Blog: Sharon Hodgson MP on Public Services and Labour’s Green New Deal

For this blog I managed to have a catch up with Sharon Hodgson, MP for Washington and Sunderland West to discuss public services and Labour’s Green New Deal.

Clare Williams

CW: Public services are all really struggling to provide the services they want with the level of government funding cuts and we’re wondering what your thoughts are in terms of what a labour government, if elected, would be able to do in response to that? 

SH: We are massively worried about the effect of years of austerity on public service workers and on all the services that those people are working in. One of the things that we would do straight away is we’ve committed to ensure that we pay public sector workers properly and there are no more pay freezes and no more pay caps. We know we can’t just reverse the terrible cuts that they’ve endured.  Labour is committed to paying people a Living Wage.  Straight away we would bring in a proper national living wage and that would be £10 an hour from day one of a labour government. This is in line with UNISON’s One Wage, Any Age campaign, meaning that if you are 16, 17, 18 years old and so on you will be paid the same for doing the same work.

CW: Lots of our members are confused by ‘the end of austerity’. What in reality is going on with the current government and what would Labour do differently? 

The government has promised to end austerity but it is just lip service because we are all still living under it and it was a political choice that never needed to be this way. The Conservative Government chose to make the poorest people in the country and our public services pay the price of an economic crisis and to prioritise tax cuts for millionaires. Labour will do the reverse and ensure that those with the broader shoulders pay a little bit more so that our public services are run to support everyone who uses them, such as our hospitals, our schools and the police. We would begin the work of fixing them and reversing those cuts.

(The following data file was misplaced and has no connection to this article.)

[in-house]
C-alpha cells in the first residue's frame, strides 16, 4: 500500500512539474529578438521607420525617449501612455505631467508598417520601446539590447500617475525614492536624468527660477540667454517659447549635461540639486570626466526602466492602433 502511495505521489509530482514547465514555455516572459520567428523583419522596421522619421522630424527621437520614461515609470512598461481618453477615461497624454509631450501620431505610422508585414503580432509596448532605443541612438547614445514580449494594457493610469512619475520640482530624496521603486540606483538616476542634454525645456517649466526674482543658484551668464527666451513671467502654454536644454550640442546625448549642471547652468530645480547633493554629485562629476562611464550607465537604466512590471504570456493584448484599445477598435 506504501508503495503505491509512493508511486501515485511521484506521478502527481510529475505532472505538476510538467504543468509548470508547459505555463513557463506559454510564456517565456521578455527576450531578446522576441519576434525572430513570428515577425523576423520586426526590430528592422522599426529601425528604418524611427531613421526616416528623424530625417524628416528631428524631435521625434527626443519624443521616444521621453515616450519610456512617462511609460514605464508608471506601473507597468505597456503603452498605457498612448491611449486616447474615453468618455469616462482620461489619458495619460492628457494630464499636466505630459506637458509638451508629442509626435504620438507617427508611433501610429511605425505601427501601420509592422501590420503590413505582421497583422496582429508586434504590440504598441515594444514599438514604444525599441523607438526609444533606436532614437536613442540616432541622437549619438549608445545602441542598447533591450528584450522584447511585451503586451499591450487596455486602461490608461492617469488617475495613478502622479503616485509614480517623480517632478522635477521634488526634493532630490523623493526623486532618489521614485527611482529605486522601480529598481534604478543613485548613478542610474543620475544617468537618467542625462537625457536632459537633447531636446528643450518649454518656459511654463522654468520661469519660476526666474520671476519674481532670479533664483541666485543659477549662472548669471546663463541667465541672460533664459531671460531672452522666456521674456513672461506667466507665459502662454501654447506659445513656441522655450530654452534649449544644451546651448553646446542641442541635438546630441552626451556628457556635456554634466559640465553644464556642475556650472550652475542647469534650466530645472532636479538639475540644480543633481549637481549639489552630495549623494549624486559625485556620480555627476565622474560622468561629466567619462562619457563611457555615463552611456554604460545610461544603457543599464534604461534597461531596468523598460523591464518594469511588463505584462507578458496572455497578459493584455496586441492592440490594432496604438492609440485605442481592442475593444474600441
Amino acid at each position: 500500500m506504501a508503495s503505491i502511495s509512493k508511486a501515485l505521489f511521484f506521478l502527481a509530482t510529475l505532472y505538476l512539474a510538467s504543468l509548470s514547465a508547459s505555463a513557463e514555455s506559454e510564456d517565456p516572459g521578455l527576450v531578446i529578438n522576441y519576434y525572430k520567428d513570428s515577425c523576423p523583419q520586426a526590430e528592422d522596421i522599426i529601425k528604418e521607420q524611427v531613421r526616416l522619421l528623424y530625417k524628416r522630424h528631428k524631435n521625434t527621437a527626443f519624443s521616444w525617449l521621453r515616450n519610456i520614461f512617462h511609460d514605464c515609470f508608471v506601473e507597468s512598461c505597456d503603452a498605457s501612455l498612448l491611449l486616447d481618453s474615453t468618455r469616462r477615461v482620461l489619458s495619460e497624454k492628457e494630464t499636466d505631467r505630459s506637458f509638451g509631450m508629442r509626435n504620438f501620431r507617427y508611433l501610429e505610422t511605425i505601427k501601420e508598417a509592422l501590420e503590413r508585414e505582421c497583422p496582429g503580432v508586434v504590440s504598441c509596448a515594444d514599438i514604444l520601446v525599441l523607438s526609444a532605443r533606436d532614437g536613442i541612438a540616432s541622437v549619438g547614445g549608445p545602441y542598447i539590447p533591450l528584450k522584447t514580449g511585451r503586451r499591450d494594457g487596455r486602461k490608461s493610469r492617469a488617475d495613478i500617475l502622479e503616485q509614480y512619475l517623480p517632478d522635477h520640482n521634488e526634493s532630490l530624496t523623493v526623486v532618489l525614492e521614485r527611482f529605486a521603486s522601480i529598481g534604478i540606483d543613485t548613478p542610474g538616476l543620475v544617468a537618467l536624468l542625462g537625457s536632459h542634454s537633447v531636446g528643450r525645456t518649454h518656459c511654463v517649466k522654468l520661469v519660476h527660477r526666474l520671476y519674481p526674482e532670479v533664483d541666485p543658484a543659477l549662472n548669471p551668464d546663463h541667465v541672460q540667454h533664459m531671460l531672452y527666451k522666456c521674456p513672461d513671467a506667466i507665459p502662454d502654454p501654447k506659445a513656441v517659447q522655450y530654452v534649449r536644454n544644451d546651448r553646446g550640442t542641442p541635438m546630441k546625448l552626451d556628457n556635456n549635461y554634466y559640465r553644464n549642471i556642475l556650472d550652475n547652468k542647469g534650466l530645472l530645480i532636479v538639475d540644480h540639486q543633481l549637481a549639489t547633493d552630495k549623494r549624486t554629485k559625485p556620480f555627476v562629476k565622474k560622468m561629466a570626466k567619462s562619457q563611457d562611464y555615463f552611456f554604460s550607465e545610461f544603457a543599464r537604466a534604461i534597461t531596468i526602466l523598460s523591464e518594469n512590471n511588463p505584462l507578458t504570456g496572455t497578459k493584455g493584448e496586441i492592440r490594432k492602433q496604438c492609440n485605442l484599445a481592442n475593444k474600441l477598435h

CW: Lots of people are concerned about health and social care and what this means for them, especially as we get older. What could be done to improve health and social care?

SH: One of the things we would do straight away is put 5000 more GPs in training and that would, in time, when they are all qualified, release millions of extra GP appointments.  We would also bring in a national care service and have free personal care for everyone. This would reduce the worry that older people have now about how they are going to pay for their social care. We would make sure the national health service was fixed, we would reverse and stop the privatisation of the national health service.  Lots of UNISON members work within the health service and they’ve seen first-hand the privatisation that’s been going on stealthily and the government keeps saying that it’s not true. When it comes to public health we would make sure it is funded properly. It’s been devolved to local government now where lots of your members work, also that work is in the preventative side such as sexual health clinics, drug and alcohol services, smoke cessation and teams working to reduce the numbers of teenage pregnancies. That work just doesn’t happen, because the budgets are being cut.